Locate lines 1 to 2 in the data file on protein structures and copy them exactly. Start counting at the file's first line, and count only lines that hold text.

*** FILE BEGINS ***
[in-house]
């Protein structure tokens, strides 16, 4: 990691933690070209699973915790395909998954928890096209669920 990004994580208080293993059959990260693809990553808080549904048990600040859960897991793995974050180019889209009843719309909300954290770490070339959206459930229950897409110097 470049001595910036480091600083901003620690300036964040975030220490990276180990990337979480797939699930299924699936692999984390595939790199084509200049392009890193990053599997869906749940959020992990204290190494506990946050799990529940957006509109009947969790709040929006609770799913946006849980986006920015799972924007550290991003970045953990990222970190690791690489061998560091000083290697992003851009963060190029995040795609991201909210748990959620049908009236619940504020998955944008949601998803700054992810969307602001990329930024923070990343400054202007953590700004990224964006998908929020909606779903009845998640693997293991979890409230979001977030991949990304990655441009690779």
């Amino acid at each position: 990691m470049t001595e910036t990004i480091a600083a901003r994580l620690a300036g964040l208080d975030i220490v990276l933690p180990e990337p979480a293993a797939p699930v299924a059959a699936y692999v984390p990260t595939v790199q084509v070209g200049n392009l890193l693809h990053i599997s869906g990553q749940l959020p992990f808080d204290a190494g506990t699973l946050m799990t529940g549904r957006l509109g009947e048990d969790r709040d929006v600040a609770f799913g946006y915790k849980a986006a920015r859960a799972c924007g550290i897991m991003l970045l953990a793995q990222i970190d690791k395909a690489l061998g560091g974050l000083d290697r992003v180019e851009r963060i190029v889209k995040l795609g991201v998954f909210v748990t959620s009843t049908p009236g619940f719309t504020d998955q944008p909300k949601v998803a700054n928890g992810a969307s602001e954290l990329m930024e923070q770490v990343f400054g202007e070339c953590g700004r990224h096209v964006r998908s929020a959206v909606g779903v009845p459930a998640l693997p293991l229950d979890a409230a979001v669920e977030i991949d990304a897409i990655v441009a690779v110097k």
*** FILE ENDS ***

[in-house]
């Protein structure tokens, strides 16, 4: 990691933690070209699973915790395909998954928890096209669920 990004994580208080293993059959990260693809990553808080549904048990600040859960897991793995974050180019889209009843719309909300954290770490070339959206459930229950897409110097 470049001595910036480091600083901003620690300036964040975030220490990276180990990337979480797939699930299924699936692999984390595939790199084509200049392009890193990053599997869906749940959020992990204290190494506990946050799990529940957006509109009947969790709040929006609770799913946006849980986006920015799972924007550290991003970045953990990222970190690791690489061998560091000083290697992003851009963060190029995040795609991201909210748990959620049908009236619940504020998955944008949601998803700054992810969307602001990329930024923070990343400054202007953590700004990224964006998908929020909606779903009845998640693997293991979890409230979001977030991949990304990655441009690779």